1911 Encyclopædia Britannica/Gong

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GONG (Chinese, gong-gong or tam-tam), a sonorous or musical instrument of Chinese origin and manufacture, made in the form of a broad thin disk with a deep rim. Gongs vary in diameter from about 20 to 40 in., and they are made of bronze containing a maximum of 22 parts of tin to 78 of copper; but in many cases the proportion of tin is considerably less. Such an alloy, when cast and allowed to cool slowly, is excessively brittle, but it can be tempered and annealed in a peculiar manner. If suddenly cooled from a cherry-red heat, the alloy becomes so soft that it can be hammered and worked on the lathe, and afterwards it may be hardened by re-heating and cooling it slowly. In these properties it will be observed, the alloy behaves in a manner exactly opposite to steel, and the Chinese avail themselves of the known peculiarities for preparing the thin sheets of which gongs are made. They cool their castings of bronze in water, and after hammering out the alloy in the soft state, harden the finished gongs by heating them to a cherry-red and allowing them to cool slowly. These properties of the alloy long remained a secret, said to have been first discovered in Europe by Jean Pierre Joseph d’Arcet at the beginning of the 19th century. Riche and Champion are said to have succeeded in producing tam-tams having all the qualities and timbre of the Chinese instruments. The composition of the alloy of bronze used for making gongs is stated to be as follows:[1] Copper, 76.52; Tin, 22.43; Lead, 0.62; Zinc, 0.23; Iron, 0.18. The gong is beaten with a round, hard, leather-covered pad, fitted on a short stick or handle. It emits a peculiarly sonorous sound, its complex vibrations bursting into a wave-like succession of tones, sometimes shrill, sometimes deep. In China and Japan it is used in religious ceremonies, state processions, marriages and other festivals; and it is said that the Chinese can modify its tone variously by particular ways of striking the disk.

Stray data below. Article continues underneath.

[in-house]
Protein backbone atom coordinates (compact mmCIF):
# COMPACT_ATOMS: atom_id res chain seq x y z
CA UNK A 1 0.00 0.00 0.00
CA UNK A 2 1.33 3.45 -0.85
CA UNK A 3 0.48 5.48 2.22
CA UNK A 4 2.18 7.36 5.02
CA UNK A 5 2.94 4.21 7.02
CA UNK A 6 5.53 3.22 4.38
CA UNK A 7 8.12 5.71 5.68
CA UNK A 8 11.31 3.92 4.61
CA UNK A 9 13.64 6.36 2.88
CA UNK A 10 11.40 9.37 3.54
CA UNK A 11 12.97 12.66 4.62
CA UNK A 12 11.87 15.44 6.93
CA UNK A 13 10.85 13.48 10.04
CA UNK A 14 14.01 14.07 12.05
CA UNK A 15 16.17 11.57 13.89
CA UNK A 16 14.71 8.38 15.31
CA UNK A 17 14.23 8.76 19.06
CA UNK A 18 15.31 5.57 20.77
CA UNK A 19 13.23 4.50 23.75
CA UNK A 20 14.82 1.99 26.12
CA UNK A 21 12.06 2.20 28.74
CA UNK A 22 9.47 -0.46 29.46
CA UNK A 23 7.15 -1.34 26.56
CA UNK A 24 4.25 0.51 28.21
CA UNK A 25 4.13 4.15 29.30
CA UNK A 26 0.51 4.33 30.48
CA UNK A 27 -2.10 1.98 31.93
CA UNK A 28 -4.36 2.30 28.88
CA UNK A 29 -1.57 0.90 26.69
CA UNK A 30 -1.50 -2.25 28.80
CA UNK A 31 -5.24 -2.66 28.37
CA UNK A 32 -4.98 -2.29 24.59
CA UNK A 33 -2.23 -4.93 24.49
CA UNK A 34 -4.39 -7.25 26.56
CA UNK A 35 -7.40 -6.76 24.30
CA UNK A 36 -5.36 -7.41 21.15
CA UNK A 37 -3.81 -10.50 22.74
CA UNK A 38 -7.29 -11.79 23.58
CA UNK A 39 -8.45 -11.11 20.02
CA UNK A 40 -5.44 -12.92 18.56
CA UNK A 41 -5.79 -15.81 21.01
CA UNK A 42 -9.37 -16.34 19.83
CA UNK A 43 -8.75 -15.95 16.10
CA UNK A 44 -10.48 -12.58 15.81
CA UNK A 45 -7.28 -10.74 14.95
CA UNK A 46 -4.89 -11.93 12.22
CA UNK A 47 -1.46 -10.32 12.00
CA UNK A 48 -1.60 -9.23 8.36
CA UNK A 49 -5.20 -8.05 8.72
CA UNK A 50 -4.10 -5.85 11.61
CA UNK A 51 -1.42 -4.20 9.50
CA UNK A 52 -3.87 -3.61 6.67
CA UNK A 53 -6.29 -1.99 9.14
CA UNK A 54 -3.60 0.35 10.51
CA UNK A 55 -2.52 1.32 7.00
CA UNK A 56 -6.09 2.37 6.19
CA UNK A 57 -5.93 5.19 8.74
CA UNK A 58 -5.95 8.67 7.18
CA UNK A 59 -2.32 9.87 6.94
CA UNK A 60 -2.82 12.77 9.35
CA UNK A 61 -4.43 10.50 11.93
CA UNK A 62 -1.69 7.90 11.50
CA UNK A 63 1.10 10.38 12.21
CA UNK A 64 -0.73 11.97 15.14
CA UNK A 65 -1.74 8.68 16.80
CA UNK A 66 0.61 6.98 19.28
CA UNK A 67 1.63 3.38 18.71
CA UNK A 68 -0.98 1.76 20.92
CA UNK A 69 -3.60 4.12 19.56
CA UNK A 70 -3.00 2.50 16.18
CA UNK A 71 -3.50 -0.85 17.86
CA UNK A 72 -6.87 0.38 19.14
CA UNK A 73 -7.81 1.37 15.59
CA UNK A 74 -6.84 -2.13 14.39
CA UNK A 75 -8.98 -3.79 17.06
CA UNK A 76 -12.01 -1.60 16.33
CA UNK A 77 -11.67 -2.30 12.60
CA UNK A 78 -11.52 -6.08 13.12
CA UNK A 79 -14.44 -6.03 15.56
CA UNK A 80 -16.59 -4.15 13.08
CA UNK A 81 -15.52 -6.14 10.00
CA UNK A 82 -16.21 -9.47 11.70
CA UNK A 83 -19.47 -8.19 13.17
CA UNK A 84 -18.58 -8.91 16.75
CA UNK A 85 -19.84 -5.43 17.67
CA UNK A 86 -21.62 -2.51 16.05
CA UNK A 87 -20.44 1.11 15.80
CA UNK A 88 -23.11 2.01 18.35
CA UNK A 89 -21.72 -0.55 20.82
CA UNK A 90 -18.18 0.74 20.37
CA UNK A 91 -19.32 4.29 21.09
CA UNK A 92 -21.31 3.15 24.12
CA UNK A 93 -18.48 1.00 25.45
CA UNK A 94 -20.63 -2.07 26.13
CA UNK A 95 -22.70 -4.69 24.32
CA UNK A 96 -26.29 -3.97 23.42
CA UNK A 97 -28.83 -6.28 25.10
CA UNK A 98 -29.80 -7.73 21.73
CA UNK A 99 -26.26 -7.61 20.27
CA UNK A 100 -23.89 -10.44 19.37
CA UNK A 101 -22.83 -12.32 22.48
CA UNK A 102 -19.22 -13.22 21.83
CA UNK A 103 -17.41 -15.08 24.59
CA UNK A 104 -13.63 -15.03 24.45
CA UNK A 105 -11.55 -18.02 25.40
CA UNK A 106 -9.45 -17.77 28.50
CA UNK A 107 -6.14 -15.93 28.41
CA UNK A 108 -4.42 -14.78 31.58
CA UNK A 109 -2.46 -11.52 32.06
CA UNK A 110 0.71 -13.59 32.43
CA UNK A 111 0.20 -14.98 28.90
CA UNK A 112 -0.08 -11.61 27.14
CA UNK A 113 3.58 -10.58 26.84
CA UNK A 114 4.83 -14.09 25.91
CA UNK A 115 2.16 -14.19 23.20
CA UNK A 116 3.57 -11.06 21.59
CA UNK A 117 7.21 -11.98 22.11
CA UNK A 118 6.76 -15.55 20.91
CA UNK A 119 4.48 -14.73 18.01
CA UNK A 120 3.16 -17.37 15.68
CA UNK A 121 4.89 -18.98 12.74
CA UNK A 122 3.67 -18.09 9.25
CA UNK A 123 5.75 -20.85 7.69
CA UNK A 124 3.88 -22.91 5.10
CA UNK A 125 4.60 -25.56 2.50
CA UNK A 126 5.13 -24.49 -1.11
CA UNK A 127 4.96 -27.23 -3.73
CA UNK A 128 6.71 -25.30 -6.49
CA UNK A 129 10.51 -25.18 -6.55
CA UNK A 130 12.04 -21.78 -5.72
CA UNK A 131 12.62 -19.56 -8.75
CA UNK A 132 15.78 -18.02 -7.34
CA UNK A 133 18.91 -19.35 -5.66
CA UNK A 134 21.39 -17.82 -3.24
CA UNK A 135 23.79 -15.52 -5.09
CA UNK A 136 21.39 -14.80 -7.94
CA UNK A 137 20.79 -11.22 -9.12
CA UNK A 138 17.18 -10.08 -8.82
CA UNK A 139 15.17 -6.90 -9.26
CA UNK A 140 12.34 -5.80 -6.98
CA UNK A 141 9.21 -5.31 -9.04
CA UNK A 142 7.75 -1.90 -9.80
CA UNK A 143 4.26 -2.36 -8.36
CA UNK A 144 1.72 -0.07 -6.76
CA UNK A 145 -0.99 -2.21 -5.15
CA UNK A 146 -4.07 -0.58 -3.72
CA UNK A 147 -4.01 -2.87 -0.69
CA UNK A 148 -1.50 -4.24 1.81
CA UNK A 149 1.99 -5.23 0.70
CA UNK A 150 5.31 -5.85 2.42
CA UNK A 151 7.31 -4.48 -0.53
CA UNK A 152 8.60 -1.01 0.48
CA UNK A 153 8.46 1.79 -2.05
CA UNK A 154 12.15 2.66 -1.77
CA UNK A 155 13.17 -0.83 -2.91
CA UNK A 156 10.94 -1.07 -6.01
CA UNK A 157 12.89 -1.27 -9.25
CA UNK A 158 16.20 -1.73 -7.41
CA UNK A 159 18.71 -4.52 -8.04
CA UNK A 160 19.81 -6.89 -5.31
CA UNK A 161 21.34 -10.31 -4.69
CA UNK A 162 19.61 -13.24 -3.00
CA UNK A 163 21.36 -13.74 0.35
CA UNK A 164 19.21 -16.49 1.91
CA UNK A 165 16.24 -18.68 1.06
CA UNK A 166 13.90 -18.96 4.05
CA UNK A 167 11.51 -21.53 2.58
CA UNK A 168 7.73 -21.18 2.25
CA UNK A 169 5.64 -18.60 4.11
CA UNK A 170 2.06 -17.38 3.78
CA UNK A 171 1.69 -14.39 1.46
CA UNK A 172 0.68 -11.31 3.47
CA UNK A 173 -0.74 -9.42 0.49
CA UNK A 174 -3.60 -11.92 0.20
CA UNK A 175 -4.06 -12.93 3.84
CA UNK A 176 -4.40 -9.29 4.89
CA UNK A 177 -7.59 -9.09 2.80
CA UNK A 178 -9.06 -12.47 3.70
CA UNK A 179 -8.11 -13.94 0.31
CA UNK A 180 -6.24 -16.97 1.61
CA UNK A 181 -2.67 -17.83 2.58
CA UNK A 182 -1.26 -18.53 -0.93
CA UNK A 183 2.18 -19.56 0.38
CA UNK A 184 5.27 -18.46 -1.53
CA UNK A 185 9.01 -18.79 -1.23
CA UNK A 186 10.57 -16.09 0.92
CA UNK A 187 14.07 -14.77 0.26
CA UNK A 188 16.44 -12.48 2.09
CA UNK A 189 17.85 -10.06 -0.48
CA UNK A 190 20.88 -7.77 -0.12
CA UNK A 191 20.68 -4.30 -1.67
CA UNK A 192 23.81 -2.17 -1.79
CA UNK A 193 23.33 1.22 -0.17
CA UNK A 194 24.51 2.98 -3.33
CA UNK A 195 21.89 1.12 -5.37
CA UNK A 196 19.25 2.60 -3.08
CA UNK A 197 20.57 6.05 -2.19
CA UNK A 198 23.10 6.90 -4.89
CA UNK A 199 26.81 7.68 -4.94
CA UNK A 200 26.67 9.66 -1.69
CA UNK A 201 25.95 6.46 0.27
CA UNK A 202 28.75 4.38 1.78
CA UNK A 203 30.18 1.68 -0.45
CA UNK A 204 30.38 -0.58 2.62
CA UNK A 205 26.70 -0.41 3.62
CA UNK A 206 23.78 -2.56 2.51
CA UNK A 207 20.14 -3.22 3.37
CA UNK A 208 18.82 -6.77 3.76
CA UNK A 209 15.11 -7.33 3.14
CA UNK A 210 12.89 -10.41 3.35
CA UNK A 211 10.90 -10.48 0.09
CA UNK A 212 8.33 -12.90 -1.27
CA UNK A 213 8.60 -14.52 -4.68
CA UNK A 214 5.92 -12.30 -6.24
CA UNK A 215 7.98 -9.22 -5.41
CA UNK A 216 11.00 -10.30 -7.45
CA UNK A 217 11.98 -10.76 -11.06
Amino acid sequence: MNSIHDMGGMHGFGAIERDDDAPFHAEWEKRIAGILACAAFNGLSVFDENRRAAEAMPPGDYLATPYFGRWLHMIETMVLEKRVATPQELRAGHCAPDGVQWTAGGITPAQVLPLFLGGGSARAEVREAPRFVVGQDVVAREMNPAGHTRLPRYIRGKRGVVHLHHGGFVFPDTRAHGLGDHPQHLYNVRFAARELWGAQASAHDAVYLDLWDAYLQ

The gong has been effectively used in the orchestra to intensify the impression of fear and horror in melodramatic scenes. The tam-tam was first introduced into a western orchestra by François Joseph Gossec in the funeral march composed at the death of Mirabeau in 1791. Gaspard Spontini used it in La Vestale (1807), in the finale of act II., an impressive scene in which the high pontiff pronounces the anathema on the faithless vestal. It was also used in the funeral music played when the remains of Napoleon the Great were brought back to France in 1840. Meyerbeer made use of the instrument in the scene of the resurrection of the three nuns in Robert le diable. Four tam-tams are now used at Bayreuth in Parsifal to reinforce the bell instruments, although there is no indication given in the score (see Parsifal). The tam-tam has been treated from its ethnographical side by Franz Heger.[2] (K. S.) 

  1. See La grande Encyclopédie, vol. viii. (Paris), “Bronze,” p. 146a.
  2. Alte Metalltrommeln aus Südost-Asien (Leipzig, 1902), Bd. i., Text; Bd. ii., Tafeln.